Partridge Reproduction and Mortality Rate
When summer comes, males leave their coveys and wander – sometimes long distances – in search of females to spend the rest of their lives with. Females usually stay in their coveys, and thus the arrival of males leads to mixing of the existing families.
Then the pairs that were created, separate themselves from the groups for the time of brooding, that is from the end of February until the end of June. During this time individual territories are created, and their boundaries are vehemently guarded by the male within the pair.
When a male meets another male close to the boundary, it often leads to very violent fights and calls. The birds fight, pecking and hitting with their wings and legs, aiming for the opponent’s head. It sometimes happens that a lone female is exiled or attacked.
Courtship displays in groups are ‘superficial’, which means males can fight for a female but the decision to choose one of them and move away belongs to the female only. What is characteristic for the species is the so called ‘partridges’ wedding’ – a congregation of several or more groups of partridges in one place which facilitates creating pairs.
Actual courtship displays take place significantly later, when the pair has spent more time together and is isolated. The male circles around the female and fluffs his feathers, pulls his wings down and calls frequently. The female answers in quiet squeaks, announcing her approval for copulation.
The nest is built at the beginning of May. Its diameter is 15 cm and its depth – from 7 to 19 cm. It is built in a dug out hole, that is covered with leaves and grass. An ideal place for a nest is shadowed with canopy of vegetation, hedges or thick vegetation. Partridges sometimes build trial nests – holes that are regularly visited to prospect which place is the best for nesting.
After laying 10 to 20 eggs, a female usually covers them with thick layer of dry plants. It is done, however, only after two eggs are in the nest. When there is only one egg, it is uncovered for several first days, to check if a given place is appropriate for brood rearing. It is easy to scare away a female, but when first brood is lost, she can start over again another one quite fast, although it will be significantly smaller.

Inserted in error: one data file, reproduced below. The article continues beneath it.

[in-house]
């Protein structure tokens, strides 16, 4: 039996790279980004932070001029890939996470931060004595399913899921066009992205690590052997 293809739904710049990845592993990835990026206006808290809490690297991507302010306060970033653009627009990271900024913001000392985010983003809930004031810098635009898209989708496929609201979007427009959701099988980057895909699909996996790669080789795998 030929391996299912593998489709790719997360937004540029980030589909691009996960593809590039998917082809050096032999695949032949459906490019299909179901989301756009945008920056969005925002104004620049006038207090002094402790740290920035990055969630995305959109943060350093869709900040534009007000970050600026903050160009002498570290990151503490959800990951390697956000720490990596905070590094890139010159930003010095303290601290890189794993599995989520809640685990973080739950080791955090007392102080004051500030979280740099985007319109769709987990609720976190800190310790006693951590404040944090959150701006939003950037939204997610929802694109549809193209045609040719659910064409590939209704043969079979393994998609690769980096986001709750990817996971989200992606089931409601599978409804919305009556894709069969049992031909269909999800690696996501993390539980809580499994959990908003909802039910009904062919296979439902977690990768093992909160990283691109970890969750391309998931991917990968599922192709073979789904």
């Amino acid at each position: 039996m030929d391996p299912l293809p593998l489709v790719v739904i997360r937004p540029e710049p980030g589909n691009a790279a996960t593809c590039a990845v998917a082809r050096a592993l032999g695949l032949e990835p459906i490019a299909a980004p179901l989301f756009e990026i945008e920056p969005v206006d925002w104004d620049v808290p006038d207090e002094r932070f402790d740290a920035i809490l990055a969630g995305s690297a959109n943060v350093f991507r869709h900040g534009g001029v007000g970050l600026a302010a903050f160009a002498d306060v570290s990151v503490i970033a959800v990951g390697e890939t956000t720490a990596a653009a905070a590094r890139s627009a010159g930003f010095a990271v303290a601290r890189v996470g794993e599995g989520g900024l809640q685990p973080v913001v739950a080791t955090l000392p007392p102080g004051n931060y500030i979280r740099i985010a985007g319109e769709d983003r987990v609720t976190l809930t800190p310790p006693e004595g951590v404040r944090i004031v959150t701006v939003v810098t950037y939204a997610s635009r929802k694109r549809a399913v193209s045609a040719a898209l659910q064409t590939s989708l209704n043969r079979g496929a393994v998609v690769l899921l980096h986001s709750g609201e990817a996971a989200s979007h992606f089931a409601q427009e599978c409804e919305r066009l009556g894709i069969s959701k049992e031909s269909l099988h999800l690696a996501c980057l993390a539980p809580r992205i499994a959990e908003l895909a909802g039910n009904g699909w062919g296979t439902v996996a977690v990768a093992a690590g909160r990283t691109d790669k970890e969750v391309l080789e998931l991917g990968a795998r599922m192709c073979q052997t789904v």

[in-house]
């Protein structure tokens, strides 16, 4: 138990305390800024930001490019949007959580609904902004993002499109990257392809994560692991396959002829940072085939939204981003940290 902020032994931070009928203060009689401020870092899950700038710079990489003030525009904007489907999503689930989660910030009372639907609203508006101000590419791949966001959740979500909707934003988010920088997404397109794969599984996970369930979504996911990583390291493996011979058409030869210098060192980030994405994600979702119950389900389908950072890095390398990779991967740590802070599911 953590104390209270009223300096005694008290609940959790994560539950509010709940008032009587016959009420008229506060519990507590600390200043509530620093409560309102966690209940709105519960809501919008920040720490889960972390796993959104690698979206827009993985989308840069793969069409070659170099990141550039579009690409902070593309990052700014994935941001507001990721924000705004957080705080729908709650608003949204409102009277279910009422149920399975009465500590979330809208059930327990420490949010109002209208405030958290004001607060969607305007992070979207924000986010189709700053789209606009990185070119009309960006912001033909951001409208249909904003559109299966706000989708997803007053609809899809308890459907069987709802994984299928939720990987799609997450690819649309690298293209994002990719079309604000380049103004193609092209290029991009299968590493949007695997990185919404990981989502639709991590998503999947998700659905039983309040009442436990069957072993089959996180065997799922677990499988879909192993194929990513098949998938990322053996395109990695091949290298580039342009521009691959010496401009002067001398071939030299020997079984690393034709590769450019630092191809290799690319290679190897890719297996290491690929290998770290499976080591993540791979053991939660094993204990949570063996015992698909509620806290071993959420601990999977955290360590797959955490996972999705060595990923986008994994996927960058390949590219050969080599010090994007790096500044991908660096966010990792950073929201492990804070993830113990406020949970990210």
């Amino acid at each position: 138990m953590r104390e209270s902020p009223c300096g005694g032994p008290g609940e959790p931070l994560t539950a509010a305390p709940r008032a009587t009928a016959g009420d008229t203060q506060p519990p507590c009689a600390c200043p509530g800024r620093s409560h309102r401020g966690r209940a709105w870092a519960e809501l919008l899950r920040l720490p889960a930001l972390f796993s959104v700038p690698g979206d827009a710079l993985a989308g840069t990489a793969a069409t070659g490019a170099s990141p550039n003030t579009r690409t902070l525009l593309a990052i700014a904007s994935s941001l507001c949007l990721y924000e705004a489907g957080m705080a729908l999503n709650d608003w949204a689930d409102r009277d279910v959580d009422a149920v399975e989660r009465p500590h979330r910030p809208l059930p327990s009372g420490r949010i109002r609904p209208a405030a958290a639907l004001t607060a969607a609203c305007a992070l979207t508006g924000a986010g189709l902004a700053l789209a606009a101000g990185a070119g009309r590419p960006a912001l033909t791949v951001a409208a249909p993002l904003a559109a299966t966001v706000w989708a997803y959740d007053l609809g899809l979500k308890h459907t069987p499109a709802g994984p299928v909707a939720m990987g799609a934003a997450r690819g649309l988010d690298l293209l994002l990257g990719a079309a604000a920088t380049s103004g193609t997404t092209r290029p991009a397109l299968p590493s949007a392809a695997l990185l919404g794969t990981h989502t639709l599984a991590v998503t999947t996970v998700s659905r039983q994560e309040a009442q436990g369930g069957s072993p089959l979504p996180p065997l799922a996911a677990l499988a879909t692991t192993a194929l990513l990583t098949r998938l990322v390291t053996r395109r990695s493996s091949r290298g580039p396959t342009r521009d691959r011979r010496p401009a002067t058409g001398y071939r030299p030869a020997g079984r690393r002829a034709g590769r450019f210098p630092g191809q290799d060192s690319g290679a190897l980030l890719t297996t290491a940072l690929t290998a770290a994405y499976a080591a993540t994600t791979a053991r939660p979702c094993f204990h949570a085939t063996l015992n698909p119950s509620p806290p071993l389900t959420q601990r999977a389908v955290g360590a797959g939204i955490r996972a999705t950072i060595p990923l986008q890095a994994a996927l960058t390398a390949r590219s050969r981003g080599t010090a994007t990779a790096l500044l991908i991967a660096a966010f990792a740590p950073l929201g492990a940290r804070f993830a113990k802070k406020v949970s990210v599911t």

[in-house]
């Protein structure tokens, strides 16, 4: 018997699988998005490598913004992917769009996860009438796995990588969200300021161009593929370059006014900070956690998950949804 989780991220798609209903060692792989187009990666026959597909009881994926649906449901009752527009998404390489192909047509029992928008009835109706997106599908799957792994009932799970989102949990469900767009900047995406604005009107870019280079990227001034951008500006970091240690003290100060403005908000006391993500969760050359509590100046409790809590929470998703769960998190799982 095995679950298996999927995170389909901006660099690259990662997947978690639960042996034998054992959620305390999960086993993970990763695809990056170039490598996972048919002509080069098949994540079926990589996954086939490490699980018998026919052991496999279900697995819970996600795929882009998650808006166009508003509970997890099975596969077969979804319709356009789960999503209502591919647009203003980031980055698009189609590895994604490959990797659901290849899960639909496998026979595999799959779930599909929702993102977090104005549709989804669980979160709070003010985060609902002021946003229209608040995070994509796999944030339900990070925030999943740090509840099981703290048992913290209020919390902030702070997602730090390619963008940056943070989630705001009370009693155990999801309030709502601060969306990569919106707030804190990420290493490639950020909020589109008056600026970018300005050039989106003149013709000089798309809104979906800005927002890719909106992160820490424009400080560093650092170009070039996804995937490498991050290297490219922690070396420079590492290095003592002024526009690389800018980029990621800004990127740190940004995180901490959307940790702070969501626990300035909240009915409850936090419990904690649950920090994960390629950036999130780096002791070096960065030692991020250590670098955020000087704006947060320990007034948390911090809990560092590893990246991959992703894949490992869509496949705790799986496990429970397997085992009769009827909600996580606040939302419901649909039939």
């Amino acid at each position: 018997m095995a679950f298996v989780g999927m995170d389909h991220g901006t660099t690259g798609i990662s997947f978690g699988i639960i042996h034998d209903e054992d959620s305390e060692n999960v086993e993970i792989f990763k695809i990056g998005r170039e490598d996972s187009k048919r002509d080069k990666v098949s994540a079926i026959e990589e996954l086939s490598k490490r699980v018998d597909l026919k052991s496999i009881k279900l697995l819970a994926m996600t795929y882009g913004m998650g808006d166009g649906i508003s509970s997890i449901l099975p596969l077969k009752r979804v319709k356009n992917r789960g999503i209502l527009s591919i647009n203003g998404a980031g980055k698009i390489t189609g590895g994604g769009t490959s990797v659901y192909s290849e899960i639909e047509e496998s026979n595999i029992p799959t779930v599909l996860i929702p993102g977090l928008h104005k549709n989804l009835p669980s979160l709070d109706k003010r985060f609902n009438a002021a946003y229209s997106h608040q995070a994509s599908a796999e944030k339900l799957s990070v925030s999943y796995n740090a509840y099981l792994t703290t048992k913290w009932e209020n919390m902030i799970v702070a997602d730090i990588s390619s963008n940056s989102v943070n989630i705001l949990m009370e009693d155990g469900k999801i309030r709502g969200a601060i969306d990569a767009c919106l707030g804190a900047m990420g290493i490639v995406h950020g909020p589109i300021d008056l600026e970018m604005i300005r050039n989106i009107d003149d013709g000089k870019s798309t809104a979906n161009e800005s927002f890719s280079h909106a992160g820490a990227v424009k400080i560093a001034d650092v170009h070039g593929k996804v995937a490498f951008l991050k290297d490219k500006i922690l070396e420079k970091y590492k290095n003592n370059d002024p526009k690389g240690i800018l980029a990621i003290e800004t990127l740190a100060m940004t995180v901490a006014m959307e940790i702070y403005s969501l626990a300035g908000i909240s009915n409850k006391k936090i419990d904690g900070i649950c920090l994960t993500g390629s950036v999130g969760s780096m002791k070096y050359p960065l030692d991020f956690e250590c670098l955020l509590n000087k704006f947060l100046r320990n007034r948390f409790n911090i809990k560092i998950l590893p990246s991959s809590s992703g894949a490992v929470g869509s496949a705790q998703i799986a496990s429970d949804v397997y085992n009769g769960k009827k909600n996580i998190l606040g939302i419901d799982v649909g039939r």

In years 1995 – 2001 in western Poland research was carried out with the use of telemetry. 64 pairs of birds were marked, to describe the process of rearing the brood. The result of the research confirmed that about 80% of nests were situated in hedgerows, clusters of wild plants, and the rest 20% in grains.
The number of eggs was also observed. In the first clutch there was on average 20 eggs (max. 24), while the second clutch consisted often of 14. The breeding success reached 90%, where the highest number of eggs were from the repeated brood after losing first brood between (June and July).
If a female is forced to leave her nest, she always hides the eggs. Also, when she incubates, she covers herself with dry grass to make herself unnoticeable and to mask her scent.
A female sits on a nest for 23 to 35 days. The male is always close, vigilant, reminding the female when she should leave to rest and eat. After hatching, both parents take care of chicks, they also both lead them. There are instances when a male, in order to protect his family, attacked an opponent bigger than himself.
Partridges are precocial birds, young birds very quickly learn to fly – 15 days after hatching. After 3 months, that is since the second half of September, young partridges reach the weight of adults. Until winter they stay with their parents in the group. They reach reproductive maturity after one year.
During the next spring from being born they leave their family group, but they never move further away than several kilometres from the place of hatching. After rearing the brood partridges live in a family flock consisting of two parents (starks) and their offspring. As the winter nears, the group is joined by other singular birds that from various reasons didn’t have broods or lost them.
In comparison to reproduction rate, death rate is very high. Average life length of a partridge that survived until August is only 7 months.
Due to many complex factors, which include: predation, unfavourable weather, farming, the age of sexual maturity is reached by only 14% to 20% of the birds. At the very beginning, alongside the egg production, the loss rate is that of 25%. Most commonly it is caused by haymaking or predators. In the first instance, females often die with brood crouching over the nest. Death rate caused by hunting does not exceed 10%. The worst cause of death that kills partridges is the severe winter, when losses often reach the level of 80 – 90%.
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